I’ll give an example of when I was at a previous company, we did some research in determining that a phone call was 17% more likely to convert into a customer than a form submission. And we kind of followed the same pattern all the way down to understanding, “Well, this particular landing page produces this conversion rate, which allows us to see what the sales to…or lead to sales conversion rate was.” And it was a big spreadsheet with a lot of information. But, ultimately, being able to qualify a lead and attach a score to it, using those weighted metrics, a lot of it comes down to understanding the quality of those leads, and understanding the close rates of those leads, and even different campaigns. Like, email, paid search, SEO, even direct navigation — understanding the close rates, not only from a lead’s perspective. But from the lead to a sale side, which is really where pulling in that Salesforce data comes in handy. Being able to see, of the lead generated, in AdWords, or even Google Analytics for that matter, how many of those are closing? And what’s the average revenue value? Or, average lifetime value of a lead that closes with that particular channel?
Woman: Okay. Great. Looks like we have another question from Sam. They’re asking, from a publisher’s standpoint, what is the best way to track conversions? Whether it’d be a sale confirmation, email sign-up, or other action after the initial visit?
Tim: Yeah, another great question. So, again, any time you have a thank you page that has a very specific piece of code assigned to it, you’re able to pass in that unique visitor ID number into Salesforce and capture it. From there, you can associate your Salesforce record…again, this is assuming that you’re using Salesforce. I realize that there’s other CRMs out there. I’m very particular to Salesforce, but there’s a lot of others that work really well, also.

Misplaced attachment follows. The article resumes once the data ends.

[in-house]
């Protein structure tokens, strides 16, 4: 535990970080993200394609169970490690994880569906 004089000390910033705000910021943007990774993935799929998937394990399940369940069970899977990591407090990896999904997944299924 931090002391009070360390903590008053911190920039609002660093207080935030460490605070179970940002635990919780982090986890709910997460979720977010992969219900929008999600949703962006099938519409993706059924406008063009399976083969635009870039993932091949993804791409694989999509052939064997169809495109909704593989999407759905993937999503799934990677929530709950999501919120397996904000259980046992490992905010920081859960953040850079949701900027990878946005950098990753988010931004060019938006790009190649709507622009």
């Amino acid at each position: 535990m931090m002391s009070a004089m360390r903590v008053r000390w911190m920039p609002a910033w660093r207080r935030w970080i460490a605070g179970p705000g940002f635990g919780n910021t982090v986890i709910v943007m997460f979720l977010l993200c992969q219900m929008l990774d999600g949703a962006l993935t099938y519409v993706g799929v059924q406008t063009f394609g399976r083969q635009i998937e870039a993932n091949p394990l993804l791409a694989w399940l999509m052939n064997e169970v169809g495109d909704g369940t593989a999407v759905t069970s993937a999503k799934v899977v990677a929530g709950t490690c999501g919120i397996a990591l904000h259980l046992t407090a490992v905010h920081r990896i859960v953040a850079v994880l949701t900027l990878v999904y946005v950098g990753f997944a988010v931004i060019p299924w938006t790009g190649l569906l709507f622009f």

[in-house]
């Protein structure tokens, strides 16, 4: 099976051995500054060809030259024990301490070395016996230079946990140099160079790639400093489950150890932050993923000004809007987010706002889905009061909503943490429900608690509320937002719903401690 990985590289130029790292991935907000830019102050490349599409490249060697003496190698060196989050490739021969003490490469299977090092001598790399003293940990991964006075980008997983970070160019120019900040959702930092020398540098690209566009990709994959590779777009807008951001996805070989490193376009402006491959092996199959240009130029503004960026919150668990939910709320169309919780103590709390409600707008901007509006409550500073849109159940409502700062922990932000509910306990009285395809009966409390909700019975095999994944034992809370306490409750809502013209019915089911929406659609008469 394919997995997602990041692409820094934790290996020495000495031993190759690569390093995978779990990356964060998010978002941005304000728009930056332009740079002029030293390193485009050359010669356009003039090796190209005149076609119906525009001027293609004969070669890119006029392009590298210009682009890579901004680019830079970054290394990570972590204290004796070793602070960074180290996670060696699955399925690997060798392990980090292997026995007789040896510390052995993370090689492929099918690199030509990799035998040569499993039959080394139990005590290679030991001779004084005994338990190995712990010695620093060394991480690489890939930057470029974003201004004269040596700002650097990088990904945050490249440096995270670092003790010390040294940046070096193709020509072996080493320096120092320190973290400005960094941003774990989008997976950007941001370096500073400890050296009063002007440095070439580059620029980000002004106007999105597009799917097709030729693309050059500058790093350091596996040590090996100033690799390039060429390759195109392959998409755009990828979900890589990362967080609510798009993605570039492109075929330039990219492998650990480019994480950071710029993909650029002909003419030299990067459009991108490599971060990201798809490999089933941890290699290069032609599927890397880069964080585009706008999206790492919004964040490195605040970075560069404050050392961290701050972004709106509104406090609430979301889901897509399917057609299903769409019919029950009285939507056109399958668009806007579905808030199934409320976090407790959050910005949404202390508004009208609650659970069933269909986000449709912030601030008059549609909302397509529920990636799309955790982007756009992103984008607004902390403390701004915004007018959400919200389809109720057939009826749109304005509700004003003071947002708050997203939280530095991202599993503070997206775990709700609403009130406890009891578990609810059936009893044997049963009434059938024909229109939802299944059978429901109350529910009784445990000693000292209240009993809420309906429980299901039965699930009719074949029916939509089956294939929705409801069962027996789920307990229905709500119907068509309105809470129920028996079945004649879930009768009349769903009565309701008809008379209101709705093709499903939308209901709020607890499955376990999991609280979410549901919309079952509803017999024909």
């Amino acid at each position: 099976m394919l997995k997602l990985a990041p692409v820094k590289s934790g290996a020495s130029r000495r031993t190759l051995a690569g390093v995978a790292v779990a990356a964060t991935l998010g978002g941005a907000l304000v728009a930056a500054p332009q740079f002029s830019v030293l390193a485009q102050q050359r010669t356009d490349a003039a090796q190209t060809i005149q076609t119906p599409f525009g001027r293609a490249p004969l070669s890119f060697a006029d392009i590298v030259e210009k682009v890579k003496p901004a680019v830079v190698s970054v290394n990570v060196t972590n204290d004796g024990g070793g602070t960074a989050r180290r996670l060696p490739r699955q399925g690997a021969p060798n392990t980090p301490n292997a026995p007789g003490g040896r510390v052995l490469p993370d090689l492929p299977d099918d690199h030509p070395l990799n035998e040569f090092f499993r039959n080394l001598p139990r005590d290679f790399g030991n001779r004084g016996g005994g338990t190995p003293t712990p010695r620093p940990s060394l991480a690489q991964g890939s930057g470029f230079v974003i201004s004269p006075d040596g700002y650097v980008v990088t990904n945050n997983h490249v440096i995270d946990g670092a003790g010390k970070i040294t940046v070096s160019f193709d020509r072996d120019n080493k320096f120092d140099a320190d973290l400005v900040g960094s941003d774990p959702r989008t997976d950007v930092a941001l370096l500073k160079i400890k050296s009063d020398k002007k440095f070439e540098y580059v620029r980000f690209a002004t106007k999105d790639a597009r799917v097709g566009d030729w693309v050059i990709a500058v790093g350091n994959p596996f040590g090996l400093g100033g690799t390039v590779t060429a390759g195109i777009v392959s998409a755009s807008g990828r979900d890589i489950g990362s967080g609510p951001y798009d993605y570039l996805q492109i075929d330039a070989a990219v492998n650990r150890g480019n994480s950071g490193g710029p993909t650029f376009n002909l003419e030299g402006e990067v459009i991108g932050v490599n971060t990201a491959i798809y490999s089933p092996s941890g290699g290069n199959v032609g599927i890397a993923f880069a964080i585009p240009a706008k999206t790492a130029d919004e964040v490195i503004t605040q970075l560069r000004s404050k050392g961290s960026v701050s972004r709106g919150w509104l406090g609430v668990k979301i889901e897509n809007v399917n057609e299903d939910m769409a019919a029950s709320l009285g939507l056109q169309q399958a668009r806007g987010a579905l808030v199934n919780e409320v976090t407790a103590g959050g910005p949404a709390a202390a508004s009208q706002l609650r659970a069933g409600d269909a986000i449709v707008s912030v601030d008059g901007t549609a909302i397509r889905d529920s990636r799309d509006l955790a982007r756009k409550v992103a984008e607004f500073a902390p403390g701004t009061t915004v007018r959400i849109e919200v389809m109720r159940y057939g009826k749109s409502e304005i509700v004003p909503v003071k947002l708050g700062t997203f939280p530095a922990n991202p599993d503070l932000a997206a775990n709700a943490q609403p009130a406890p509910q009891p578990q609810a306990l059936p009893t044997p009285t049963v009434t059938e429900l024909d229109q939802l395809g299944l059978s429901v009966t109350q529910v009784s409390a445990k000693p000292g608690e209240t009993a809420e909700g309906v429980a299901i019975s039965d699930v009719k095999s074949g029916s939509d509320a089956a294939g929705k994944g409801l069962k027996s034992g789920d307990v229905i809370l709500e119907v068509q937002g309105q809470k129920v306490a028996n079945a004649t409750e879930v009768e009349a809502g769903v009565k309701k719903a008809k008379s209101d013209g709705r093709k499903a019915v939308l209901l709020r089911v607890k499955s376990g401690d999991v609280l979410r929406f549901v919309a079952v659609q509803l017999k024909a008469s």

We, here, at Big Leap, don’t have as much experience pulling that information directly in the AdWords. So I’ll keep using the Salesforce experience for an example, because that’s where we have our experience.
From there, being able to assign value and actually use…you can use offline sources, such as print and be able to put that directly into Google Analytics as well. They have some really cool functionality that they have created.
If you haven’t been into Google AdWords recently…I’m sorry. Google Analytics, they’re building out new functionality. It seems like every week they come out with something really, really cool. It’s becoming highly customizable. You’re able to import many offline events directly in there, assign values to them like you would any kind of online event. The challenge is just being able to pull in some sort of digital metric, like a UTM code, or a thank you page, or a unique visitor ID, and be able to associate it with Google Analytics, and you’re up and running.
Moderator: All right. Well, thanks Tim. Thanks for sharing that. That was a good 40-minutes. And we’re getting a lot of responses to it here. People are giving it really positive feedback, so thanks for that everybody. Is there anything else you’d like to add, Tim?
Tim: No. No. I don’t think. Really, I guess, just to sum it up, if you do have any questions…and I tried to go through this as quickly as possible. I think there were numerous sections that really could warrant their own webinar, attributions being one. Google Analytics could probably be numerous webinars. But if you ever have any questions or want to talk through stuff, here, at Big Leap, we love digital marketing. We love data.